All content copyright Katrina Hall 2008 through 2018

Monday, June 20, 2011

sweet strawberry clafouti with black pepper and nutmeg

What a beautiful day it is! The sun is shining, the queen anne's lace is blooming, and it isn't so hot that I can't use the oven. I wandered the garden, picking pineapple sage here, and the last lemon lily there, and some sweet twiggy branches with tiny cherry colored blossoms - the first summer bouquet .

The strawberries were coming to room temperature on the counter, and instead of making meringues with whipped cream and strawberries, I pulled out my recipe for Julia's wonderful strawberry clafouti custard. 40 minutes later I was spooning it up with a happy hum, inhaling the scent of strawberries and nutmeg - and a last minute grind of fresh black pepper. The nutmeg and pepper are my own traditional additions to her classic dessert.

Makes four or five individual clafoutis, depending on ramekin size, or use one large shallow casserole dish.

To make:

1 1/2 cups light cream ( or use half cream, half milk)
1 T. good vanilla
1/3 cup sugar
3 medium or large eggs
pinch of kosher salt
1/8 t. nutmeg
1/2 cup all purpose flour (I use King Arthur)
about 2 cups trimmed and quartered strawberries
a few grinds of pepper

Butter the ovenproof dish or dishes you are using.
Preheat oven to 325F
In a blender, combine the milk/cream, sugar, eggs, vanilla, salt,nutmeg, and flour. Whiz in the blender until well mixed.
Evenly divide the strawberries between the dish or dishes, then pour no more than 2 inches of batter over the berries.
Grind a little pepper on top of the mixture, and slip into the oven.
Bake for approximately 40 minutes, or until custard is set and top is a very light golden brown.
Let cool, then serve as soon as the custard has cooled.
If not using right away, you can place in fridge, but sometimes there can be staining from the fruit, so it's best to make just before you plan to eat it.

Enjoy your day!


kellypea said...

It was gorgeous here yesterday -- perfectly clear and today we're completely socked in. I swear. Anyway, your day sounds lovely. I enjoy pottering around my patio looking at my plants. The lavender is blooming like crazy, and I've got some huge clover with beautiful violet blossoms. Your blossom almost looks like oleander, but I'm thinking it doesn't grow there, right? The clafouti would be great with my coffee right now.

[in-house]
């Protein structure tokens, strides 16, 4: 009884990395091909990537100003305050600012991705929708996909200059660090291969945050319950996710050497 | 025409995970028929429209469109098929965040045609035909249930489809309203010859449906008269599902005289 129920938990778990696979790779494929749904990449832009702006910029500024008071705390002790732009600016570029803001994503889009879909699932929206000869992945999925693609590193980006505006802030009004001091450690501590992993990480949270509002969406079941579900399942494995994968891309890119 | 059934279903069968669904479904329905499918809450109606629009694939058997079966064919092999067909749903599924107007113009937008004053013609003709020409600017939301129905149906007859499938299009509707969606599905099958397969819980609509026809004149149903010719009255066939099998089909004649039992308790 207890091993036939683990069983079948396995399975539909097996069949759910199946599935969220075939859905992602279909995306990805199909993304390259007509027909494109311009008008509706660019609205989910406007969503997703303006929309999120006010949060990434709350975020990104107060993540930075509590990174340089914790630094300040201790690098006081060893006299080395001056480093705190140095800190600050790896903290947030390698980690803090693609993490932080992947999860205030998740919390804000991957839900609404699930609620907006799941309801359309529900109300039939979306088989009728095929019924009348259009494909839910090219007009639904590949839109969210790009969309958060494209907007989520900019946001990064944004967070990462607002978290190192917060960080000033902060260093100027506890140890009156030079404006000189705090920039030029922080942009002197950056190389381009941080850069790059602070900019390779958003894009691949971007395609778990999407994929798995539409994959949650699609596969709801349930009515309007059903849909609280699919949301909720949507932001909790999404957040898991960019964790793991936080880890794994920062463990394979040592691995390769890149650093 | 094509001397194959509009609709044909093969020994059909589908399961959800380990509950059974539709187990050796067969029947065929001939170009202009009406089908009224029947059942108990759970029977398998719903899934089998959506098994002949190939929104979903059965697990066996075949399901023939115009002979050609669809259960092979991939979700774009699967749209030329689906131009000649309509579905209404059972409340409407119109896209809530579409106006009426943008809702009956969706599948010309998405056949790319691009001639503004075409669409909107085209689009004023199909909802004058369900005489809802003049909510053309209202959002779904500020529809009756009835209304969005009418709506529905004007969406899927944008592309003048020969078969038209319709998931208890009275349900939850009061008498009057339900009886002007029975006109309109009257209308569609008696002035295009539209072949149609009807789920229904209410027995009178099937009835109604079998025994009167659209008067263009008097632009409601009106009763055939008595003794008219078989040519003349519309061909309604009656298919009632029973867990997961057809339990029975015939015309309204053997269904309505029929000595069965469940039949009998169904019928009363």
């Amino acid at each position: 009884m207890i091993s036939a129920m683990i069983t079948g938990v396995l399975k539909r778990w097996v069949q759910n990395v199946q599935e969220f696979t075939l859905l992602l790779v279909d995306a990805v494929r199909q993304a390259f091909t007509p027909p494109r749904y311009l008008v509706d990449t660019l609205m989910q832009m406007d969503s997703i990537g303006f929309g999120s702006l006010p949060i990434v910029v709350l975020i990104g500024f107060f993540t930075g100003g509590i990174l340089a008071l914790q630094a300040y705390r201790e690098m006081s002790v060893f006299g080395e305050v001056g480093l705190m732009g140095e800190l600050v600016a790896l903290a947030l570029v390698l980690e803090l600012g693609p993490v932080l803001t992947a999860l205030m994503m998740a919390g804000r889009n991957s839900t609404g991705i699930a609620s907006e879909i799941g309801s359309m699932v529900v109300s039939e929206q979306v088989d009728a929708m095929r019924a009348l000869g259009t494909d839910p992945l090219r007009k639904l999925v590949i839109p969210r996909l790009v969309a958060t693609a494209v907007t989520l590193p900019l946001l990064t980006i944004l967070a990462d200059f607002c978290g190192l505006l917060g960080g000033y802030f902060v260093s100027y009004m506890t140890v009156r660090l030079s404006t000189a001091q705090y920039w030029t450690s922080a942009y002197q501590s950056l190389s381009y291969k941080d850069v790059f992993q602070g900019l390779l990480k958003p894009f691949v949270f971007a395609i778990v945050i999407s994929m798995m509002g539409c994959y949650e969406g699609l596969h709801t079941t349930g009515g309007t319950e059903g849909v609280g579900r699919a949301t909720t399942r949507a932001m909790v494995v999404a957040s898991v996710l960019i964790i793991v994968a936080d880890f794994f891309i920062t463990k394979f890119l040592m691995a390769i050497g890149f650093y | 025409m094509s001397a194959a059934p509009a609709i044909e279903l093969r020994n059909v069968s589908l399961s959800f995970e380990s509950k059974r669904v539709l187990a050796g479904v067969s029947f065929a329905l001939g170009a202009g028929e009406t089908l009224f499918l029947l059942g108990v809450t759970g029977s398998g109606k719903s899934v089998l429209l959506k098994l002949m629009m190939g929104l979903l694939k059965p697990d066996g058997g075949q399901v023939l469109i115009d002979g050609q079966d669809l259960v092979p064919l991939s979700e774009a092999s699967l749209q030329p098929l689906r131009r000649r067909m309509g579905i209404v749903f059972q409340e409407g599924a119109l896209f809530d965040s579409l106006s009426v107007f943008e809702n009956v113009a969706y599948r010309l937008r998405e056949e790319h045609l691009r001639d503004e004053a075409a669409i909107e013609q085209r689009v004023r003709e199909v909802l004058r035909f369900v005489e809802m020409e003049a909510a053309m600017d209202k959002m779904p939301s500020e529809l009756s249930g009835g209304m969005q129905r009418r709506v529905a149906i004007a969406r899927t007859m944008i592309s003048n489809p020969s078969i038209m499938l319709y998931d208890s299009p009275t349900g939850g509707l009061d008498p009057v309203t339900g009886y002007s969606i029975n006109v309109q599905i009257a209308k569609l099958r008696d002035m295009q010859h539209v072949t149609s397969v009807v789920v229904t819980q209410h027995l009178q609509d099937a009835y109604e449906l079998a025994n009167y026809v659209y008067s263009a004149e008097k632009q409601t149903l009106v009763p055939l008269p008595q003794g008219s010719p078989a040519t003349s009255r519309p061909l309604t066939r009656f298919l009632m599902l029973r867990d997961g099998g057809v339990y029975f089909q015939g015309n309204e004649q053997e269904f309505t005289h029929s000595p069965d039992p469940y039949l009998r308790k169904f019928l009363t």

katrina said...

Hi kelly - I think we got your weather! It's another beautiful, dry day, perfect walking weather. And I think I identified that plant as spreading dogbane, also know as Indian Hemp, as they used it for making rope. It is slightly poisonous ( nothing like oleander, than goodness) and is classified as an invasive. Yup. That it seems to be doing:) But it's just lovely, so it's forgiven. Enjoy your puttering!

Mumsie said...

As luck would have it, I had strawberries sitting here doing nothing today - so I put them to work in your clafouti recipe. I've now done a thorough job of taste testing & can say, without hesitation, that you've got a winner recipe here! Nice twist with the pepper too.
Thanks for posting!

katrina said...

Mumsie - thanks for the feedback, and I'm so delighted with your thumbs up!

Barb said...

Oh this looks so delicious!! I love strawberries - the MI strawberries are in season right now, so we are enjoying them while we can. (Strawberry season is SO short :( !)

katrina said...

So right, Barb! I don't even know if our NH berries are ripe yet - we've had so much rain and cold I'm thinking not, but then, I haven't been to any farmers markets recently, either. Life is so busy these days! Do you freeze strawberries? Good years, I've often done that, and nothing - nothing, compares to opening a bag of summer strawberries in January ♥

Barb said...

I have not frozen fresh strawberries - what do I need to do to them to make sure they hold up in the freezer until winter? Anything specific? I assume I can freeze them whole, but don't wash them? I can't think of anything more heavenly than fresh strawberries in the dead of winter.

Thanks for any advice, Katrina.

katrina said...

Barb - I never wash strawberries unless they're obviously dirty. I spread the hulled berries on a baking sheet and freeze, then put into freezer-strength plastic bags, or plastic containers. If using containers, fill to the top as excess air can cause freezer burn. Date and freeze and then, come January, you'll open the bag and smell summer!

Barb said...

Thanks, Katriina! I'm buying some this Sunday at my local farmer's market and into the freezer they go. Won't I be a smug little girl when I open them on a snowy January day??? Of course, I better buy some extra to eat right now, too!

katrina said...

Barb - you won't regret it! Just found out the farmstand near me has fresh strawberries in, but no UPick this year due to weather, so I plan to swoop in and scoop up -